6. Berman, Jacob and Rebecca: From Plungyan, parents of Sally Berman and grandparents of Colin Robinson.
  7. Bloch, Nachum: Bought the Talmud Torah building from the community in 1947 when it became too expensive to maintain. Became a town councillor in 1953 after Koppel Beinart.
  8. Chorn, Joseph: A smous, the first person buried in the cemetery.
  9. Cohen, Abraham and Leah: Settled in Malmesbury in 1915 at the request of Leah's brother, Benzion Olswang, a successful farmer in the area. Abraham died suddenly in 1925.
  10. Cohen, Berthe: Daughter of Abraham and Leah, married Louis Bass.
  11. Cohen, Nathan (Tony): Son of Abraham and Leah, killed in action in 1944.
  12. Efron, Rev: Arrived in Malmesbury in 1922 and stayed until 1942, when he went to Maitland.
  13. Fonn, Solomon: Settled in Malmesbury by 1899.
  14. Goldman, Dr Leon: Son of founder member Max Goldman, purchased the synagogue building in 1974 and transferred it to the Malmesbury municipality to be used for cultural purposes only. His brother Ralph Goldman became a judge in Namibia and brother Charles Sidney Goldman wrote several books, owned plantations in Kenya and Canada before retiring to his farm in Malmesbury in 1955 aged 84.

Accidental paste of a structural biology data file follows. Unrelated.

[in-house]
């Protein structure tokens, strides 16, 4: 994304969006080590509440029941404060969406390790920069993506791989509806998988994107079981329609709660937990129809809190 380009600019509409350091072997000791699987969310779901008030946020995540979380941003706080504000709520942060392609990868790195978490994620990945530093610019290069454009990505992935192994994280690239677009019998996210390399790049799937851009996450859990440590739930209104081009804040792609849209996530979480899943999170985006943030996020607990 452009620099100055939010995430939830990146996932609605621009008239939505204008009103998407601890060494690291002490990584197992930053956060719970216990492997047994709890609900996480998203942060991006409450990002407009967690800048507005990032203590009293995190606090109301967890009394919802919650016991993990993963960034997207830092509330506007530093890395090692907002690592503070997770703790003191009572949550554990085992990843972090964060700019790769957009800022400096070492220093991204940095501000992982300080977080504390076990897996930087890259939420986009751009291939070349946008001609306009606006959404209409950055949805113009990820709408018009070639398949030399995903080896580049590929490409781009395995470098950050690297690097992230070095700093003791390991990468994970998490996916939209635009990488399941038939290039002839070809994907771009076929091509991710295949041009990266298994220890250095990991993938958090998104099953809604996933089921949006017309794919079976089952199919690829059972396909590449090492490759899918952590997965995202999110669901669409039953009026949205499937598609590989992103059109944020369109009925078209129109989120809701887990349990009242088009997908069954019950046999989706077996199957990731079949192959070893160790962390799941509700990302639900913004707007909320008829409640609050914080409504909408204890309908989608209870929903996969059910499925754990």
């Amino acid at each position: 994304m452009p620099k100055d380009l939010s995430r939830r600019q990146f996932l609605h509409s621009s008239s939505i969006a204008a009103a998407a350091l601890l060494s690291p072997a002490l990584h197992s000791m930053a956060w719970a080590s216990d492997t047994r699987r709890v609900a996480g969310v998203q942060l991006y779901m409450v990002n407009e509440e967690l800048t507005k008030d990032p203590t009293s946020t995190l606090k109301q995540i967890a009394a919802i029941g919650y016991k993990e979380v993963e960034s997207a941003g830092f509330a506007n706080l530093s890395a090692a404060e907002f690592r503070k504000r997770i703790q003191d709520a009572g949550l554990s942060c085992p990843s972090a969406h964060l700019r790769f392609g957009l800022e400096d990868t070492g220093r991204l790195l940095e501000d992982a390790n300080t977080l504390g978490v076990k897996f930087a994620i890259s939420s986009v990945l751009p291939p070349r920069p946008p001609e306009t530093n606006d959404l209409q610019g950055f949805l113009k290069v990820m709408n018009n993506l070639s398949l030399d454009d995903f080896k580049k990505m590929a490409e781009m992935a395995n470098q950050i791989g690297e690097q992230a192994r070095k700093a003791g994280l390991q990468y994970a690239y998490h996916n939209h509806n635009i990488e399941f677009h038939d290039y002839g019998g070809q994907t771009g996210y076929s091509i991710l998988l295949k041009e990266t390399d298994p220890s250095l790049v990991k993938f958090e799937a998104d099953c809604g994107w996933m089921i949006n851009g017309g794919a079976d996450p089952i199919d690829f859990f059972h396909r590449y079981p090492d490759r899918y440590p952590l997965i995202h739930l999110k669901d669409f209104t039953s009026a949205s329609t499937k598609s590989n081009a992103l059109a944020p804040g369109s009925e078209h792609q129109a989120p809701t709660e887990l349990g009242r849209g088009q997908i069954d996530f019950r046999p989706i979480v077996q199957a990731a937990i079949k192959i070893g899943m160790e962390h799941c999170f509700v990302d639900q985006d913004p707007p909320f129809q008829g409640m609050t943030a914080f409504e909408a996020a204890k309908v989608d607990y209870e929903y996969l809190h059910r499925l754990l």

15. Goldman, Max: Founder member of the congregation, drew up plans for the building of the synagogue.
  16. Herzfeld, Morris: Settled in Malmesbury by 1899.
  17. Horwitz, Edel: Became the president and chairman of the South African Zionist Federation, was on the World Zionist General Council from 1960 and was president of the United Zionist Association from 1959; he was also president of the South African Jewish Board of Deputies in 1958-59.
  18. Horwitz, Herman: Settled in Malmesbury by 1899.
  19. Katz, Abraham: A founder of the congregation, he laid the foundation stone of the synagogue (11.11.11) together with Benzion Olswang. He farmed with his son Lutie Katz in the northern Cape, Namibia, the Cape Flats and Durbanville. They bought the farm Yzerfontein on the Western Cape Coast and subdivided it into residential stands, thus establishing the Yzerfontein Seaside Estates Resort in 1936. In 1997 this was still managed by Lutie’s sons Jeff and Dennis Katz.